I accept that this is a desperately difficult decision for the government (and even that’s an understatement). However, what’s happening at the moment is the political equivalent of you planning a military campaign and making the mission not to defeat the enemy, but rather to protect every soldier’s life. We’ve got things arse about face which you’ll forgive me for saying – but which is true, isn’t it?

So, the British government’s mission focus must now shift to maximising the happiness of the maximum number of citizens whilst accepting that a tiny fraction of society will take a hit. It sounds brutal. It is brutal. That hit could include you or me or my dear 89-year-old mother. However, I’m having sleepless nights (literally) about the shocking destruction of the economy that’s now taking place and its implications for my children and even theirs too. I would wager that many if not most of my fellow citizens are unaware of the enormity of the economic disaster looming before us. The British people have been scared into ‘staying home’ and ‘staying safe’ to the point that, worryingly, polls show the majority still want to stay in the bunker – such has been the power of the government’s message (some might call it propaganda).

Therefore, I should like to request, sir, that – urgently – you use whatever influence you have to explain to the government the relevance and critical importance of the Principles of War, first and foremost of which is ‘Selection and Maintenance of the Aim’. You’ll know too that, in this context, the Principles include the need for ‘Offensive Action’ (get the economy working again) and ‘Maintenance of Morale’ (which speaks for itself).

Well done with your career achievements. I enjoyed my time at Army Staff College; I learned a great deal there and retain abiding respect for the Directing Staff and, indeed, for my fellow students which included you, of course.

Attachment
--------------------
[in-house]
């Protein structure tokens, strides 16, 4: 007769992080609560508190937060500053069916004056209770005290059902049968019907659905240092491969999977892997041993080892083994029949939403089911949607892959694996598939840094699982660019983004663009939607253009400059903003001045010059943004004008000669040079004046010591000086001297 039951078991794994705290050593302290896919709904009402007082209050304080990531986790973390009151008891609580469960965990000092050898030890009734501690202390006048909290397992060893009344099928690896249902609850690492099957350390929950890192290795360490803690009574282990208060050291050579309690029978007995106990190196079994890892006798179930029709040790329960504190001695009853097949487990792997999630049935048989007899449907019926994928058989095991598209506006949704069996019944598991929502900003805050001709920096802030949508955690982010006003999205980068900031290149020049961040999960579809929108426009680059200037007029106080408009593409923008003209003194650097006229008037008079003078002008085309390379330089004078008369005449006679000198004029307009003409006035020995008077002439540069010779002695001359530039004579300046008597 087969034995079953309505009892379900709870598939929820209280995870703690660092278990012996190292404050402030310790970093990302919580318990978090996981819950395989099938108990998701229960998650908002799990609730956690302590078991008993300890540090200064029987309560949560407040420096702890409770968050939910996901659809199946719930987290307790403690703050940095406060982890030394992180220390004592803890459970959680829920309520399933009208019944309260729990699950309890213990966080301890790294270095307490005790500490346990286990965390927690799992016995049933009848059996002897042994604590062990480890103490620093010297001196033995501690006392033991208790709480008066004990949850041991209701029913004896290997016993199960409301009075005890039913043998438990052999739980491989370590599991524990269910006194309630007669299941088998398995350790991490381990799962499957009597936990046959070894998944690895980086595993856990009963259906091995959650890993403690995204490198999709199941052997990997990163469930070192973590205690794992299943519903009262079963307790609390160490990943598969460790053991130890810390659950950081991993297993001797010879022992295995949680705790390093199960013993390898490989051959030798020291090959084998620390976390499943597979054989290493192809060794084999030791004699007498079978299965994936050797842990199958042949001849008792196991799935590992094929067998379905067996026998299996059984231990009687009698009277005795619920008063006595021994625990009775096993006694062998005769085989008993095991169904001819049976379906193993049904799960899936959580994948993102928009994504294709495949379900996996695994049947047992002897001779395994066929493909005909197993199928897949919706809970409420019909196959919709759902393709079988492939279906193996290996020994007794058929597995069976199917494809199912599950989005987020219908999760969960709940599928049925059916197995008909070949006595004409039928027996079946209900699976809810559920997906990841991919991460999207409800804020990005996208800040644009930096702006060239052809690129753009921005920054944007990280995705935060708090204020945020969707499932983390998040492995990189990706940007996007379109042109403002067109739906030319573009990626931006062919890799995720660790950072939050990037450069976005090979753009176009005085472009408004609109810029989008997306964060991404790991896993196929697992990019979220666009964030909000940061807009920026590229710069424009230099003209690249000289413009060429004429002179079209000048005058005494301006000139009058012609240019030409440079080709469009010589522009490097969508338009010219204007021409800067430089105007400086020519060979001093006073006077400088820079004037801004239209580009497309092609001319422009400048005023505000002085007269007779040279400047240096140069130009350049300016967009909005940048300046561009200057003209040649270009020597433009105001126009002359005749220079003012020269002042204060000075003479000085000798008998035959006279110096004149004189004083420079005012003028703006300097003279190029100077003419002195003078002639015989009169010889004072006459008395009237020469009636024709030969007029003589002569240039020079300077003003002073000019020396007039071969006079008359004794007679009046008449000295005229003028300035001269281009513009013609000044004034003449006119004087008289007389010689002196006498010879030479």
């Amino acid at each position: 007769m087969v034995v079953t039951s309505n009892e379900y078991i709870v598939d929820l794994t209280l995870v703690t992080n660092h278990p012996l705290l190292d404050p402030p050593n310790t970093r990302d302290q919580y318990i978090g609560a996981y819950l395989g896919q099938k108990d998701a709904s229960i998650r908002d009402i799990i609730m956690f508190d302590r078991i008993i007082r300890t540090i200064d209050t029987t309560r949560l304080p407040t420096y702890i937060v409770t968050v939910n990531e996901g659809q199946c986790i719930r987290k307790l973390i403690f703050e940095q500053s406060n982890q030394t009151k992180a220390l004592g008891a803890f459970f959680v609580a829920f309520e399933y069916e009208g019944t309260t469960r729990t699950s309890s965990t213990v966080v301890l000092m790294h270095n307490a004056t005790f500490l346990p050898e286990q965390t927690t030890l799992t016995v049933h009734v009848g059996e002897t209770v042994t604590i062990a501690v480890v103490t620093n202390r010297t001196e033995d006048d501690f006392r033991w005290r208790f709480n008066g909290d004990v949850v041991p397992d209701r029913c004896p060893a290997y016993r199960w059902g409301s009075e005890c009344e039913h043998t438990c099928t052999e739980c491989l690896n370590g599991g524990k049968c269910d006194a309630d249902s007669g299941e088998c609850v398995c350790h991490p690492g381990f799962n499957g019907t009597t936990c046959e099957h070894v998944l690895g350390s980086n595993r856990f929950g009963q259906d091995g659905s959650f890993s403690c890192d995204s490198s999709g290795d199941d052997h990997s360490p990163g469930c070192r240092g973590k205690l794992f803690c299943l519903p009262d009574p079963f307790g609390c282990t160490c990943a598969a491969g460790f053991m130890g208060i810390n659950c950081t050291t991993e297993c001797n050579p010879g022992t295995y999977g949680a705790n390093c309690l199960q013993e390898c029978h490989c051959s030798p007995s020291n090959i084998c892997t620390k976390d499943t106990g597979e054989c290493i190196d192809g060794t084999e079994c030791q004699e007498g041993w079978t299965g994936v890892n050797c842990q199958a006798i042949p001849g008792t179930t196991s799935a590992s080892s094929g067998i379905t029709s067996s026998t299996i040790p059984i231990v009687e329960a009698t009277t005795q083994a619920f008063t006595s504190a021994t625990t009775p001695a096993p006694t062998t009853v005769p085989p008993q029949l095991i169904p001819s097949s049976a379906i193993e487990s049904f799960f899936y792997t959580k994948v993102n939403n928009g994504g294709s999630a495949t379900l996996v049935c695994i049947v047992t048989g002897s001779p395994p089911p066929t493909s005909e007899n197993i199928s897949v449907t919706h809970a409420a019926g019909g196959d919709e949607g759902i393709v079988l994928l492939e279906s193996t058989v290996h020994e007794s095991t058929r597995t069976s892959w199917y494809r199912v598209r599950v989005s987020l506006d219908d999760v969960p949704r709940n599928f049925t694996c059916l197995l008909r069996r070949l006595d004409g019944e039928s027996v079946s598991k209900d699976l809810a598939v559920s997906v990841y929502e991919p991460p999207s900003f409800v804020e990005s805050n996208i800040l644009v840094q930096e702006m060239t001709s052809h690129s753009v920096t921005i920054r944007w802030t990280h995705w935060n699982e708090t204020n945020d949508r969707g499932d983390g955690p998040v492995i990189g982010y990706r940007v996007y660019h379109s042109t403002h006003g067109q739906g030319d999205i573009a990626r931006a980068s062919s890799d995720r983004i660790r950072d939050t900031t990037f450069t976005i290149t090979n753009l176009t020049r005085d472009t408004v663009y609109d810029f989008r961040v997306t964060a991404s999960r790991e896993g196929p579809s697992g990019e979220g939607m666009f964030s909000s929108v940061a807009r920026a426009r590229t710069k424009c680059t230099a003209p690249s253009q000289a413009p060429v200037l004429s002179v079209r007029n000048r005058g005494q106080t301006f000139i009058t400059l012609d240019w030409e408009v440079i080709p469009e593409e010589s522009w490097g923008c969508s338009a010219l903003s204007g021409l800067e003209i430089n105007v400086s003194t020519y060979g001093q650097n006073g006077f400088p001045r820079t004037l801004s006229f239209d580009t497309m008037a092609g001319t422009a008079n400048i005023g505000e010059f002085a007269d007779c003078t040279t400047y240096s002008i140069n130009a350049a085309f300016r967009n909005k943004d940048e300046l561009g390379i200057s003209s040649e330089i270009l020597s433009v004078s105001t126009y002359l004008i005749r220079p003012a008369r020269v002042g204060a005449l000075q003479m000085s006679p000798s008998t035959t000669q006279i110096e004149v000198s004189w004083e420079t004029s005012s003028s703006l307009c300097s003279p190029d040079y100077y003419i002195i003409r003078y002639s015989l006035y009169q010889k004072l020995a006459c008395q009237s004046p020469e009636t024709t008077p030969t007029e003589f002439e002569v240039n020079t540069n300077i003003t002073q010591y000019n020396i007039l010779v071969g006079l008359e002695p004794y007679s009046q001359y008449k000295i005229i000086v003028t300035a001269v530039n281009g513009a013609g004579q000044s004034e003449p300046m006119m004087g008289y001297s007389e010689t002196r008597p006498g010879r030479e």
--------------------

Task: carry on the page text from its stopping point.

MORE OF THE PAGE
I have copied this letter to the Prime Minister.

Keep buggering on.

To stimulate debate, please share this post on social media using one or more of the buttons below. Tell people you share my views; or tell people I’m talking cobblers; I don’t mind either way. I just want us all to use peaceful means to effect change. Jaw-jaw is better than war-war.

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See you down the pub … eventually.

33 comments

  1. Alice de Janze · ·

    Sorry I meant to add the executive summary of the complete report which reads as follows:

    Sequential CQ / HCQ Research Papers and Reports
    January to April 20, 2020
    Executive Summary Interpretation of the Data In This Report
    The HCQ-AZ combination, when started immediately after diagnosis, appears to be a safe and efficient treatment for COVID-19, with a mortality rate of 0.5%, in elderly patients. It avoids worsening and clears virus persistence and contagious infectivity in most cases.

    Liked by 1 person

  2. Alice de Janze · ·

    They government was clearly NOT following the science because this has been known since 2005:

    22 August 2005

    CDC Special Pathogens Branch

    MJ VIncet, E.Bergon, S. Benjannet, BR Erickson, Pierre Rollin, T.G. Ksiazek, NG Seidah,
    ST Nichole. Chloroquine is a potent inhibitor of SARS coronavirus infection and spread. Virology Journal. (2005) 2: 69

    Chloroquine has strong antiviral effects on SARS CoV infection of primate cells in tissue culture. These inhibitory effects are observed when cells are treated with the drug either before or after exposure to the virus, suggesting both prophylactic preventative and treatment use. The paper describes three mechanisms by which the drug might work and suggest it may have both a prophylactic and therapeutic role in Coronavirus infections.

    Full report here:
    https://docs.google.com/document/d/1545C_dJWMIAgqeLEsfo2U8Kq5WprDuARXrJl6N1aDjY/preview?pru=AAABceuZssU*Dak1k7-VRQcbsD9IvLRaRQ

    Liked by 1 person

  3. Bob Evans · ·